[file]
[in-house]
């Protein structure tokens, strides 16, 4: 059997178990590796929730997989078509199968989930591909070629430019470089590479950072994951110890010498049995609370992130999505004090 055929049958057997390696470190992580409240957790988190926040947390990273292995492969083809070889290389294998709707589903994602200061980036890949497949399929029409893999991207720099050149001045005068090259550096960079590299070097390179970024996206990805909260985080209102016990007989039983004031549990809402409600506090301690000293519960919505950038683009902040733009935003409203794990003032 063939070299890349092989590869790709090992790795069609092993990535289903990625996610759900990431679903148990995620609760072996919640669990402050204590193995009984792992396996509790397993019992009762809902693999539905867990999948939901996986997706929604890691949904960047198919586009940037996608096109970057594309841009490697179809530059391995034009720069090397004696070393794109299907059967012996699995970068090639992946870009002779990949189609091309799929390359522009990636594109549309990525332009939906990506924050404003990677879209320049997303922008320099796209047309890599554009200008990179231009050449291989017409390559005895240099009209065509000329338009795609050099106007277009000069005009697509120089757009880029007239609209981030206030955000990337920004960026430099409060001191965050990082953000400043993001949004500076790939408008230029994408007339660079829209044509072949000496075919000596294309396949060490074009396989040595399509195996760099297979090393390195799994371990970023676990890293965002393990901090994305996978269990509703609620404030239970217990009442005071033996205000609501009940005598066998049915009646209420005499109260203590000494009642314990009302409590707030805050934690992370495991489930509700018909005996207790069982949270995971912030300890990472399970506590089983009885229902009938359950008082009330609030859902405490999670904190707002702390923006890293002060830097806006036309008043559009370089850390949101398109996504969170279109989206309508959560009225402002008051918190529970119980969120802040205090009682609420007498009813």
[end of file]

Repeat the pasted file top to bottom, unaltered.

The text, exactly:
[in-house]
């Protein structure tokens, strides 16, 4: 059997178990590796929730997989078509199968989930591909070629430019470089590479950072994951110890010498049995609370992130999505004090 055929049958057997390696470190992580409240957790988190926040947390990273292995492969083809070889290389294998709707589903994602200061980036890949497949399929029409893999991207720099050149001045005068090259550096960079590299070097390179970024996206990805909260985080209102016990007989039983004031549990809402409600506090301690000293519960919505950038683009902040733009935003409203794990003032 063939070299890349092989590869790709090992790795069609092993990535289903990625996610759900990431679903148990995620609760072996919640669990402050204590193995009984792992396996509790397993019992009762809902693999539905867990999948939901996986997706929604890691949904960047198919586009940037996608096109970057594309841009490697179809530059391995034009720069090397004696070393794109299907059967012996699995970068090639992946870009002779990949189609091309799929390359522009990636594109549309990525332009939906990506924050404003990677879209320049997303922008320099796209047309890599554009200008990179231009050449291989017409390559005895240099009209065509000329338009795609050099106007277009000069005009697509120089757009880029007239609209981030206030955000990337920004960026430099409060001191965050990082953000400043993001949004500076790939408008230029994408007339660079829209044509072949000496075919000596294309396949060490074009396989040595399509195996760099297979090393390195799994371990970023676990890293965002393990901090994305996978269990509703609620404030239970217990009442005071033996205000609501009940005598066998049915009646209420005499109260203590000494009642314990009302409590707030805050934690992370495991489930509700018909005996207790069982949270995971912030300890990472399970506590089983009885229902009938359950008082009330609030859902405490999670904190707002702390923006890293002060830097806006036309008043559009370089850390949101398109996504969170279109989206309508959560009225402002008051918190529970119980969120802040205090009682609420007498009813």